I gave a panel presentation “Metrics are rubbish, but …” at the Association of Research Managers and Administrators Annual Conference, Liverpool, 7th June 2017.
The panel, “Doing metrics responsibly: how far have we come and what are the next steps“, was organised by the ARMA Metrics Special Interest Group, and brought together speakers from industry, government and academia, as part of a discussion on the appropriate use of metrics,
.. and, not surprisingly give this micro-site, although my talk started “metrics are rubbish, but …”, it finished, “… people are far worse”!
Although this mini-site mainly talks about the dangers of human processes, there are of course many dangers of using metrics as a form of research assessment.
An article in the Journal of Electronic Publishing, “Counting research ⇒ directing research. The hazard of using simple metrics to evaluate scientific contributions. An EU experience.” by Kai Olsen and Alessio Malizia looks at this with a pan-European perspective, in particular comping the very inconsistent ways different countries use metrics.
As well as different ways of using information, the authors show how different countries may regard the same venue very differently. This is particularly significant in countries which use venue as the main criteria directly against the recommendations for good practice in The San Francisco Declaration on Research Assessment (DORA).
A series of blog posts go step by step through the main outcomes of the post-REF citation analysis:
On 16th September I gave a talk ‘Data Matters’ at Bournemouth University. The main topic was the REF data analysis.
For half of this talk I’ll present work I’ve been doing this year on post-hoc analysis of REF data for computing. As a member of SP11 I feel some responsibility for the results (!). I have been comparing REF results with large-scale bibliometrics to see whether the process, which attempted to be as fair and transparent as possible, managed to attain that goal. The results are worrying, suggesting that some areas of computing and some types of institution may well have been disadvantaged relative to others. This has implications for future funding, for the prospects of women in computing and for the UK economy. Some of this relates to specific socio-technical issues in SP11 processes, but some have lessons for other subject areas.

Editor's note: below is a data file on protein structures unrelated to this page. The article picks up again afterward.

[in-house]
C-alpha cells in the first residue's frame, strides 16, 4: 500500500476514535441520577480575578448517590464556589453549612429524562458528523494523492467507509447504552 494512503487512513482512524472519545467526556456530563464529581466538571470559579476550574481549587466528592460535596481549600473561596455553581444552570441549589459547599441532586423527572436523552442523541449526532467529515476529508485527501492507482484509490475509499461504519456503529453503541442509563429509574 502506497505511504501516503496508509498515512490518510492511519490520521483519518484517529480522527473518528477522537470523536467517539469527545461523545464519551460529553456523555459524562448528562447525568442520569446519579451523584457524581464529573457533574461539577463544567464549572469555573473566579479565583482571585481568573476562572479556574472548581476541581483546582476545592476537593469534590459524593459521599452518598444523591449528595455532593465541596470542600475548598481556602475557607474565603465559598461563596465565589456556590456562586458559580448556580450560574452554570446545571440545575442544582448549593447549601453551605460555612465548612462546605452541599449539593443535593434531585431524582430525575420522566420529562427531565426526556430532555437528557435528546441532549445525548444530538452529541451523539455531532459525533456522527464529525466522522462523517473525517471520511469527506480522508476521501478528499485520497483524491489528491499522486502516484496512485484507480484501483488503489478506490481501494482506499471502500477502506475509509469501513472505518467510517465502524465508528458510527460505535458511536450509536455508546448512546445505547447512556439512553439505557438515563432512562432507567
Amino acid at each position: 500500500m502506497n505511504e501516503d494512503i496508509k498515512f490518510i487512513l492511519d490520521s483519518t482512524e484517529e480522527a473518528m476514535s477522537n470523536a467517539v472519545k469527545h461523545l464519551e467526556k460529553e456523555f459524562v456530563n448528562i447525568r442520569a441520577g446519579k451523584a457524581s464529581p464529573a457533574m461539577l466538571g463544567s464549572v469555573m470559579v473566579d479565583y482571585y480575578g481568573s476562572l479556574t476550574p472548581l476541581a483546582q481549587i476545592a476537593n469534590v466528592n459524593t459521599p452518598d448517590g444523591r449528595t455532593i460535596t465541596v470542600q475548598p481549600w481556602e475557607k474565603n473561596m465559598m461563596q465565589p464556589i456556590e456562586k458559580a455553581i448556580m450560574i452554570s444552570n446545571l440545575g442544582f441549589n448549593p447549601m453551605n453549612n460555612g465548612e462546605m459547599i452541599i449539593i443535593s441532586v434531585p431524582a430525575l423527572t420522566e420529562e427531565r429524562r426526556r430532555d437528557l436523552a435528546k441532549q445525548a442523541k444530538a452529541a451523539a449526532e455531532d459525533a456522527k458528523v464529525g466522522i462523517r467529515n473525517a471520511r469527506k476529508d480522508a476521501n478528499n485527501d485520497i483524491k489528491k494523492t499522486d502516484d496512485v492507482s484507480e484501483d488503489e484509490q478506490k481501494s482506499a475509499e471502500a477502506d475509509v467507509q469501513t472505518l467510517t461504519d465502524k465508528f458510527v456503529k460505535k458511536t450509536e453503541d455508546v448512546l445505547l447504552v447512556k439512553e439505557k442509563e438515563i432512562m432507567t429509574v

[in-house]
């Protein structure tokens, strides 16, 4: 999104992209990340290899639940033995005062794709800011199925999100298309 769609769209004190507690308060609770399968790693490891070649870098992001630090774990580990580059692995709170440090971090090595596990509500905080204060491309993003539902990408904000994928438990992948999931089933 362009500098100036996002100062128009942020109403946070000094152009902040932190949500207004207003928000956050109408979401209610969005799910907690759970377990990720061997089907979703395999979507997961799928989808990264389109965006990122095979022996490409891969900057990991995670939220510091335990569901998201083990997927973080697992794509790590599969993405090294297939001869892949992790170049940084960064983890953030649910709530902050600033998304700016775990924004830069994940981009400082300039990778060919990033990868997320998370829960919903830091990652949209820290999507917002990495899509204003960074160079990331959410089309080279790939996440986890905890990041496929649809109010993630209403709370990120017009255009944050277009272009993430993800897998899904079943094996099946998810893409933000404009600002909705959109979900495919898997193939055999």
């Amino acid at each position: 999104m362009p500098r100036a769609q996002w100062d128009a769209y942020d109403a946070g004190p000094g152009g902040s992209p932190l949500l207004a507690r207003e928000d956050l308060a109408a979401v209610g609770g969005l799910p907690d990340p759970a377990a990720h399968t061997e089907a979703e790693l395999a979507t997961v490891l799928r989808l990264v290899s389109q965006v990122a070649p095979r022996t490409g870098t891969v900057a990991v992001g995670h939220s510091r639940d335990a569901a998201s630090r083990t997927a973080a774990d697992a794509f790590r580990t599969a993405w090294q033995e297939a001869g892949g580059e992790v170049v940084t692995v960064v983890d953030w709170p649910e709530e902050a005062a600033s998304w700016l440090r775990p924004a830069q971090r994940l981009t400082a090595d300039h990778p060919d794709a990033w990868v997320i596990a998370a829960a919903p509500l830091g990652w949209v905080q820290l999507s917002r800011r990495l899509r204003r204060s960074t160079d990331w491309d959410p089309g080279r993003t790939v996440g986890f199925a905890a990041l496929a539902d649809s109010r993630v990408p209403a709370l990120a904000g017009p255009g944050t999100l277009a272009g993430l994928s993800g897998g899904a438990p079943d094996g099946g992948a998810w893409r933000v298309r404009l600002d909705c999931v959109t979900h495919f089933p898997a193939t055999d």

For the rest of the talk I will give a brief tour of projects I’m involved with where HCI and computing is being used to address data needs of other people, in particular what I have previously called the ‘long tail of small data’.
In the InConcert project we’ve been looking at various Musicological data sets seeking to re-imagine archival processes in ways which preserve underlying academic values, and yet leverage computational power to allow researchers to use their professional judgement in new ways. In Open Data Islands and Communities, the question is to what extent open data can be of value to small communities (rural or urban), both as consumers and providers. In my work at Talis, we’ve been considering the value of detailed learning analytics to help individual academcis and students, but also understanding how this can fit within the clamour of daily academic life. Finally, form my 2013 walk around Wales I have loads of ‘quantified self’ data including the largest public domain ECG trace, and facing challenges of data documentation and dissemination.
Common themes are around the way numerous small heterogeneous datasets can be brought together, the need to understand data in context, the politics of data, and the extent to which we do and don’t value data in academic scholarship.
I will be a panel member on HCI and the REF, alongside David Benyon, Tom Rodden and Peter Bath at the British HCI conference, in Lincoln, 15th July 2015. Come along if you want to hear about the implications of REF 2014 for HCI research in the UK and even if you are not from the UK. Many countries are looking towards REF as an example of how to do University research assessment; so the lessons from UK REF may well be the way things are done in your country soon!
I’ll be presenting a paper “Citations and Sub-Area Bias in the UK Research Assessment Process” on aspects of this analysis at the workshop on “Quantifying and Analysing Scholarly Communication on the Web (ASCW’15)” at WebSci 2015 on June 30th in Oxford.
There is an online discussion at the workshop site, so please discuss 🙂